Latest Arctic Stories
A recently leaked UN report on Arctic sea ice has provided insight into the political divide surrounding the contentious issue of global warming.
Despite the size and severity of the massive 2007 Anaktuvuk River fire on Alaska’s North Slope, much of the arctic vegetation has recovered and the tundra is likely to return to its pre-fire condition
By carefully analyzing a 150-year-old moss bank on the Antarctic Peninsula, researchers reporting in Current Biology, a Cell Press publication, on August 29 describe an unprecedented rate of ecological change since the 1960s driven by warming temperatures.
A new study shows that Greenland could eventually become a much more hospitable place for some species of Arctic trees, thanks to climate change.
Sea ice decline and warming trends are changing the vegetation in nearby arctic coastal areas, according to two University of Alaska Fairbanks scientists.
Arctic sea ice is reaching its annual "minimum" melt for the summer, but NASA says this year's low will unlikely be breaking any records and will not match 2012's record-breaking ice melt season.
A new paper co-written by UM associate professor Mark Hebblewhite details ecological changes caused by a loss of Arctic sea ice.
Last year was one of the hottest twelve months on record, according to a new report from the National Oceanic and Atmospheric Administration (NOAA).
Because sea ice is at its lowest point in 1,500 years, scientists are questioning how ecological communities in the Arctic will be affected by this continued and perhaps accelerating melting process over the next two decades.
Slight changes in the timing of the annual loss of sea-ice in polar regions could have dire consequences for polar ecosystems, by allowing a lot more sunlight to reach the sea floor.
The Alaskan hare (Lepus othus), or the tundra hare, can be found on the Alaskan Peninsula and in western areas of Alaska. This species prefers to reside in rocky areas in their tundra habitat, resting in open areas rather than in burrows. It is most closely related to the mountain hare and the Arctic hare. Members of this species reach an average weight between 1.6 and 2.2 feet, with hind feet that reach a length of 7.9 inches. The hind feet are thought to help the hares move quickly and...
The Arctic Ocean which is located in the Northern Hemisphere and mostly in the Arctic north polar region, is the shallowest and smallest of the world’s five major oceanic divisions. The International Hydrographic Organization recognizes it as an ocean, although, some oceanographers consider it as the Arctic Mediterranean Sea or simply, the Arctic Sea, classifying it a Mediterranean sea or an estuary of the Atlantic Ocean. Alternatively, the Arctic Ocean can be considered as the northernmost...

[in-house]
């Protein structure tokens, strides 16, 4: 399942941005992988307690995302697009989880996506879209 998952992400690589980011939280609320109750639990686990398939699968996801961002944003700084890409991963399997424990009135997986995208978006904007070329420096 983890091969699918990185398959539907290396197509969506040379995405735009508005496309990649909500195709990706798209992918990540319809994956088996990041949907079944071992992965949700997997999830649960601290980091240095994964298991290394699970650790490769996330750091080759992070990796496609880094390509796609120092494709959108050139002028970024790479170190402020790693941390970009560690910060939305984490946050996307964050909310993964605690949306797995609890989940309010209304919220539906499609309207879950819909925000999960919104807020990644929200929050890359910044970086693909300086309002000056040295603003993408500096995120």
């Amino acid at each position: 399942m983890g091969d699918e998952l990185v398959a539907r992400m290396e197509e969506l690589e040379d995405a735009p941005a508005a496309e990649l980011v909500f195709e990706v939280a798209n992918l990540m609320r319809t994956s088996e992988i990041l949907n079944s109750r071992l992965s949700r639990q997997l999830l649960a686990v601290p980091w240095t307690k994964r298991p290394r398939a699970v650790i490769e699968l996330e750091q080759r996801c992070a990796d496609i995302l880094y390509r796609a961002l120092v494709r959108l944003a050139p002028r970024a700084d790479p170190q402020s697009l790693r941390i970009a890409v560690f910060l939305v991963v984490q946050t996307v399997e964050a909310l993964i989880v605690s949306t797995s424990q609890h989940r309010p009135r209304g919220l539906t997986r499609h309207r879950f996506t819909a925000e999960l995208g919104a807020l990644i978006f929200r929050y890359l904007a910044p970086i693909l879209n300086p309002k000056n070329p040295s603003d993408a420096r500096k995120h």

Continental arctic air mass is known for its very frigid and dry air. The most common place in the United States to find this air mass is in Alaska. However, in the coldest parts of the winter such as December and January along with early February it is not uncommon for this air mass to invade the Northern part of the United States. This air mass is responsible for bringing with it temps that drop well below zero. Along with the cold temps the air is very dry and if people stay outside in...
Arctic haze is a phenomenon that occurs in the atmosphere at high latitudes in the Arctic due to air pollution. What distinguishes Arctic haze from haze found elsewhere, is the ability of its chemical ingredients to endure in the atmosphere for a longer period of time compared to other pollutants. Due to limited snowfall, rain, or turbulent air to displace pollutants from the polar air in the spring, Arctic haze can continue for more than a month in the northern atmosphere. Arctic haze was...
The Common Redpoll (Carduelis flammea), is a species in the finch family. It breeds throughout northern North America and Eurasia. Subspecies of the Common Redpoll include the Arctic Redpoll and Mealy Redpoll. These are common too in the Arctic, Iceland, Greenland, and Baffin Island. They all migrate south into southern Canada, northern United States and most of Eurasia. These birds are remarkably resistant to cold temperatures and winter migration is mainly due to lack of food rather...
- a meat pie that is usually eaten at Christmas in Quebec